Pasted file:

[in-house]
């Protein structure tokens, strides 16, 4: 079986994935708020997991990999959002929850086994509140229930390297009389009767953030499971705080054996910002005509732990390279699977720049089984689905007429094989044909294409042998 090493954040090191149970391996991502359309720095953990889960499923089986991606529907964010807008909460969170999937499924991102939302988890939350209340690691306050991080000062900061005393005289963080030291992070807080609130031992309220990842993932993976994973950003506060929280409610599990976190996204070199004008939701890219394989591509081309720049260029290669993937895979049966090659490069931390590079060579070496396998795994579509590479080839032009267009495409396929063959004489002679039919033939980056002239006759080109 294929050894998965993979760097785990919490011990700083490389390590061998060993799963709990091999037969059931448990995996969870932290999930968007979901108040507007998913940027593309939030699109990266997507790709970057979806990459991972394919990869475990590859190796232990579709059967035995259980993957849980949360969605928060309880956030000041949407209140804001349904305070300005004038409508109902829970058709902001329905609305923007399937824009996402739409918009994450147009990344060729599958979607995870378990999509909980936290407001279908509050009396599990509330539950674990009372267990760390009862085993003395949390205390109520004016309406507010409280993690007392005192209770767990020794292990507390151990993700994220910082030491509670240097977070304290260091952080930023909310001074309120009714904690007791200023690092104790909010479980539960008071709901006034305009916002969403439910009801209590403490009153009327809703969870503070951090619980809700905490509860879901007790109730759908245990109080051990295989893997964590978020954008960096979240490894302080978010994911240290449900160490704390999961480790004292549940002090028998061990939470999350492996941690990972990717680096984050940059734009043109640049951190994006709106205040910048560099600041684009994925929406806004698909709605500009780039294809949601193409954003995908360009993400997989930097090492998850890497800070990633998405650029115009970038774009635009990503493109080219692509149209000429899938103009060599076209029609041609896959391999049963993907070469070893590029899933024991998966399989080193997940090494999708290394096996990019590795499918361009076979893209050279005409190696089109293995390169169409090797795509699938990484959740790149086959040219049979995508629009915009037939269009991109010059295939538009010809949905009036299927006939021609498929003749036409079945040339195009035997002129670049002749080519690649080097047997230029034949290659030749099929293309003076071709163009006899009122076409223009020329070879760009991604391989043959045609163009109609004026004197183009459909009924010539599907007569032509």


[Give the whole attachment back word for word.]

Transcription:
[in-house]
């Protein structure tokens, strides 16, 4: 079986994935708020997991990999959002929850086994509140229930390297009389009767953030499971705080054996910002005509732990390279699977720049089984689905007429094989044909294409042998 090493954040090191149970391996991502359309720095953990889960499923089986991606529907964010807008909460969170999937499924991102939302988890939350209340690691306050991080000062900061005393005289963080030291992070807080609130031992309220990842993932993976994973950003506060929280409610599990976190996204070199004008939701890219394989591509081309720049260029290669993937895979049966090659490069931390590079060579070496396998795994579509590479080839032009267009495409396929063959004489002679039919033939980056002239006759080109 294929050894998965993979760097785990919490011990700083490389390590061998060993799963709990091999037969059931448990995996969870932290999930968007979901108040507007998913940027593309939030699109990266997507790709970057979806990459991972394919990869475990590859190796232990579709059967035995259980993957849980949360969605928060309880956030000041949407209140804001349904305070300005004038409508109902829970058709902001329905609305923007399937824009996402739409918009994450147009990344060729599958979607995870378990999509909980936290407001279908509050009396599990509330539950674990009372267990760390009862085993003395949390205390109520004016309406507010409280993690007392005192209770767990020794292990507390151990993700994220910082030491509670240097977070304290260091952080930023909310001074309120009714904690007791200023690092104790909010479980539960008071709901006034305009916002969403439910009801209590403490009153009327809703969870503070951090619980809700905490509860879901007790109730759908245990109080051990295989893997964590978020954008960096979240490894302080978010994911240290449900160490704390999961480790004292549940002090028998061990939470999350492996941690990972990717680096984050940059734009043109640049951190994006709106205040910048560099600041684009994925929406806004698909709605500009780039294809949601193409954003995908360009993400997989930097090492998850890497800070990633998405650029115009970038774009635009990503493109080219692509149209000429899938103009060599076209029609041609896959391999049963993907070469070893590029899933024991998966399989080193997940090494999708290394096996990019590795499918361009076979893209050279005409190696089109293995390169169409090797795509699938990484959740790149086959040219049979995508629009915009037939269009991109010059295939538009010809949905009036299927006939021609498929003749036409079945040339195009035997002129670049002749080519690649080097047997230029034949290659030749099929293309003076071709163009006899009122076409223009020329070879760009991604391989043959045609163009109609004026004197183009459909009924010539599907007569032509």